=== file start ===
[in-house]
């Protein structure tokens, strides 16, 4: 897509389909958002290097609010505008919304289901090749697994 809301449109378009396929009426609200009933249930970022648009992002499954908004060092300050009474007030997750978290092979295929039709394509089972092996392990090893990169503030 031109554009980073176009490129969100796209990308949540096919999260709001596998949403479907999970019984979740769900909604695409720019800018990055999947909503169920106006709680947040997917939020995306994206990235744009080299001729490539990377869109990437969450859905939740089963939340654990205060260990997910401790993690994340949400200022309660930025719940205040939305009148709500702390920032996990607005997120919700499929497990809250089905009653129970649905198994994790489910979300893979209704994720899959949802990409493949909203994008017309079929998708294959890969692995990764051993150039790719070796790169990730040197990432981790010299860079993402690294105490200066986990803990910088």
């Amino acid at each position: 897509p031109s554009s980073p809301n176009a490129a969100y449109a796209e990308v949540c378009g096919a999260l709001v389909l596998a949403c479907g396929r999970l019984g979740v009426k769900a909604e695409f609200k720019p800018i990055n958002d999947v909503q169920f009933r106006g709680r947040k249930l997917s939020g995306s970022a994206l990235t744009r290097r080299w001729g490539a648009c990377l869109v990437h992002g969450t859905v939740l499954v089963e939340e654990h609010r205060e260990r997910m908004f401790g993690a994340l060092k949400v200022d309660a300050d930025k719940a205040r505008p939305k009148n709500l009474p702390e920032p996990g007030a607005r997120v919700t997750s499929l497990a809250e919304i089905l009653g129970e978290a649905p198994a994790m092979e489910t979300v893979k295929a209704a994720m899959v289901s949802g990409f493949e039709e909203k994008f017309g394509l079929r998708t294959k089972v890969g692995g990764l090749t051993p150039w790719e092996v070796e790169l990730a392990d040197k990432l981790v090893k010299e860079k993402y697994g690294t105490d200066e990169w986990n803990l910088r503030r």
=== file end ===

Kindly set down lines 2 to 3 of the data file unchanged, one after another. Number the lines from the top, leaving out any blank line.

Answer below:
């Protein structure tokens, strides 16, 4: 897509389909958002290097609010505008919304289901090749697994 809301449109378009396929009426609200009933249930970022648009992002499954908004060092300050009474007030997750978290092979295929039709394509089972092996392990090893990169503030 031109554009980073176009490129969100796209990308949540096919999260709001596998949403479907999970019984979740769900909604695409720019800018990055999947909503169920106006709680947040997917939020995306994206990235744009080299001729490539990377869109990437969450859905939740089963939340654990205060260990997910401790993690994340949400200022309660930025719940205040939305009148709500702390920032996990607005997120919700499929497990809250089905009653129970649905198994994790489910979300893979209704994720899959949802990409493949909203994008017309079929998708294959890969692995990764051993150039790719070796790169990730040197990432981790010299860079993402690294105490200066986990803990910088």
């Amino acid at each position: 897509p031109s554009s980073p809301n176009a490129a969100y449109a796209e990308v949540c378009g096919a999260l709001v389909l596998a949403c479907g396929r999970l019984g979740v009426k769900a909604e695409f609200k720019p800018i990055n958002d999947v909503q169920f009933r106006g709680r947040k249930l997917s939020g995306s970022a994206l990235t744009r290097r080299w001729g490539a648009c990377l869109v990437h992002g969450t859905v939740l499954v089963e939340e654990h609010r205060e260990r997910m908004f401790g993690a994340l060092k949400v200022d309660a300050d930025k719940a205040r505008p939305k009148n709500l009474p702390e920032p996990g007030a607005r997120v919700t997750s499929l497990a809250e919304i089905l009653g129970e978290a649905p198994a994790m092979e489910t979300v893979k295929a209704a994720m899959v289901s949802g990409f493949e039709e909203k994008f017309g394509l079929r998708t294959k089972v890969g692995g990764l090749t051993p150039w790719e092996v070796e790169l990730a392990d040197k990432l981790v090893k010299e860079k993402y697994g690294t105490d200066e990169w986990n803990l910088r503030r």